When it comes achieving psychological well being; validation plays an incredibly important role.
This primarily consists of two aspects: On one side this means that one’s thoughts, emotions, feelings and behaviours will be acknowledged and accepted by other human beings; and on the other side that one’s identity is accepted by others.
However, what is absolutely clear here, is that it is not possible for ones feelings thoughts, emotions and behaviours to be accepted and acknowledged by every human being and neither is it possible for every human being to accept ones identity.
The Ideal Relationship
So although it is not possible to be validated by every human being, one has this possibility through individual relationships. This could be through relationships with friends, family or colleagues for example. Here ones identity and internal processes will be accepted, appreciated and valued.
And as this process is taking place, it will also be occurring in the other person. They will both be giving and receiving; with neither of them feeling as though they have been invalidated or used.
Through these relationships with others, one will also look to be validated for their own self expression. And no matter what ones dreams or aspirations are, there will be support from the other person.
This will be an action that is mirrored between the people in the relationship; with each person becoming enriched through this process.
Due to one being validated by others, one is likely to have a low tolerance to being invalidated. Being around people that honour who they are and what they are going through is not only part of their life experience, it is also what they have come to expect from life.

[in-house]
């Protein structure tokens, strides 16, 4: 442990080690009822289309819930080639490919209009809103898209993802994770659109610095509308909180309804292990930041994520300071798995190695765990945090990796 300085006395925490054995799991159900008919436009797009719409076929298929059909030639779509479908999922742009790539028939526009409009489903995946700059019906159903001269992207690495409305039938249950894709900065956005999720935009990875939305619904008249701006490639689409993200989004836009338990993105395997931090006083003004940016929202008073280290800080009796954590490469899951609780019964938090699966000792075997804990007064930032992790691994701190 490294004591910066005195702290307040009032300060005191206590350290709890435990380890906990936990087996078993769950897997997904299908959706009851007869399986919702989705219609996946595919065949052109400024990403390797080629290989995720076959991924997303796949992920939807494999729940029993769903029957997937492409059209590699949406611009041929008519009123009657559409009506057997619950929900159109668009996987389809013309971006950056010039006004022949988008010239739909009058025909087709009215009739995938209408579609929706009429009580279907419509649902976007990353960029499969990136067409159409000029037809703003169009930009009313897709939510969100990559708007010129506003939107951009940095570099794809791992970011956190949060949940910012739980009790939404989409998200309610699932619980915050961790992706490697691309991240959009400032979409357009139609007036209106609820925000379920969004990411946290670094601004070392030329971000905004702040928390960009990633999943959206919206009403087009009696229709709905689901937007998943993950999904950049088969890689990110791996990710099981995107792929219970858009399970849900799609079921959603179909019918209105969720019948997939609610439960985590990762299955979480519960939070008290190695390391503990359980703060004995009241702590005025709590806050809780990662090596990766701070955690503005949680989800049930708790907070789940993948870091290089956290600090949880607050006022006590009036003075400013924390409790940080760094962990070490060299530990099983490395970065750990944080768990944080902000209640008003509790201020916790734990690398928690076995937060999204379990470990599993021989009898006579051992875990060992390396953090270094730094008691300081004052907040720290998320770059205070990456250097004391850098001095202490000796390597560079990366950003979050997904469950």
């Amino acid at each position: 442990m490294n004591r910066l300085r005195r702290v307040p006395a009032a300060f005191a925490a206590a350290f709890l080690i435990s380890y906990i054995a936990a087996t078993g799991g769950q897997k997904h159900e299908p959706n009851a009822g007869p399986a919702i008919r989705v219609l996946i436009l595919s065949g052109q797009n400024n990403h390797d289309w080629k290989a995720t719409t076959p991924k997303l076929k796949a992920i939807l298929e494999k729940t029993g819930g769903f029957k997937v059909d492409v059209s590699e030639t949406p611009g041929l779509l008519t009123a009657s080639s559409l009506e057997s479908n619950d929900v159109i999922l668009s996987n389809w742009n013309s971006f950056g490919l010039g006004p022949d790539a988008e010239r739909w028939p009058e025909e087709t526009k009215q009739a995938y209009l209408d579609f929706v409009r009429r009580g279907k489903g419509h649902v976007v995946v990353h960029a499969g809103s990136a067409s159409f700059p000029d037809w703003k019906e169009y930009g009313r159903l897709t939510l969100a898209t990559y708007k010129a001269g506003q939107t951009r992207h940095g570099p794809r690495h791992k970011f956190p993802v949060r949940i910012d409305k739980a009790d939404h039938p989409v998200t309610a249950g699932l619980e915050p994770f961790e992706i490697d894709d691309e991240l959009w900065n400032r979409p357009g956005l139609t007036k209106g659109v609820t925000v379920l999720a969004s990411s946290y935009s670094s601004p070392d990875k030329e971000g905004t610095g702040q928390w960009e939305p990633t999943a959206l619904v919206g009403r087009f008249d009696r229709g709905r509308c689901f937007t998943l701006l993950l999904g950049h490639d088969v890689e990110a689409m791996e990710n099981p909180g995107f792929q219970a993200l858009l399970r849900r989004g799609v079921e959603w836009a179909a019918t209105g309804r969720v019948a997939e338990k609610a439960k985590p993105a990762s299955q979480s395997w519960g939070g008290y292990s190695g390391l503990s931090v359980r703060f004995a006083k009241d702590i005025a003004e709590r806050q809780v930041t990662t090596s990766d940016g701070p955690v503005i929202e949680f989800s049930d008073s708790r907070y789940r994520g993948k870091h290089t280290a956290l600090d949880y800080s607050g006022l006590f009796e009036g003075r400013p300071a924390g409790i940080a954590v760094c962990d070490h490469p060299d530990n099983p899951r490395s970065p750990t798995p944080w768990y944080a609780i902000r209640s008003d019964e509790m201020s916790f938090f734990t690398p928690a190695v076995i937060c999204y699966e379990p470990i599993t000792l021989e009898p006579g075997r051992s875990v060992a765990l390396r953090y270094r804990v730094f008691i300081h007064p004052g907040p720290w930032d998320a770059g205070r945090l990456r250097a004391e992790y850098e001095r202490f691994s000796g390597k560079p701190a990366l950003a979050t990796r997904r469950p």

If they need someone to talk to about how they feel or what is going though their mind or what they want to achieve from life; someone is there and if they’re not available straight away, then their never far away.
And as their feelings, thoughts and emotions are being heard and their self expression and identity is being supported, they are likely to feel whole and together inside.
The need to repress or deny who they are is not there. And as they usually have someone around to talk to about how they feel; they rarely run away from or repress how they feel.
Each one of these descriptions above describes what it is like for a human being that leads a life of being validated. They could be described as absolute examples and that reality is not always like that. This may be true, but for the purpose of clarity and impact, I have chosen to use two extremes in this article.
And for someone that is constantly invalidated or lives a life of experiencing invalidation as a regular occurrence; it may well sound idealistic and out of touch with how life is.
To the person that is invalidated, the world rarely mirrors back their true reflection what this person sees does not create happiness or joy; what it creates is frustration, anger and a whole myriad of other experiences. This person is also likely to have a high tolerance for being invalidated.
And how this invalidation is experienced can range from being ignored and unacknowledged to being physically or emotionally abused; with abuse being the extreme version of invalidation. Either way, each form of invalidation carries its own form of pain and suffering.
When one leads a life of being invalidated, their thoughts, feelings and emotions are unlikely to be expressed very often. And because one has taken on the identity of being invalidated, one may not even be aware of what they are feeling, thinking, emoting or how they are behaving.
So not only will others not find out or hear about these processes, but one may not even allow oneself to hear or listen to them either. This has the potential to create repression and an internal split in the mind and body.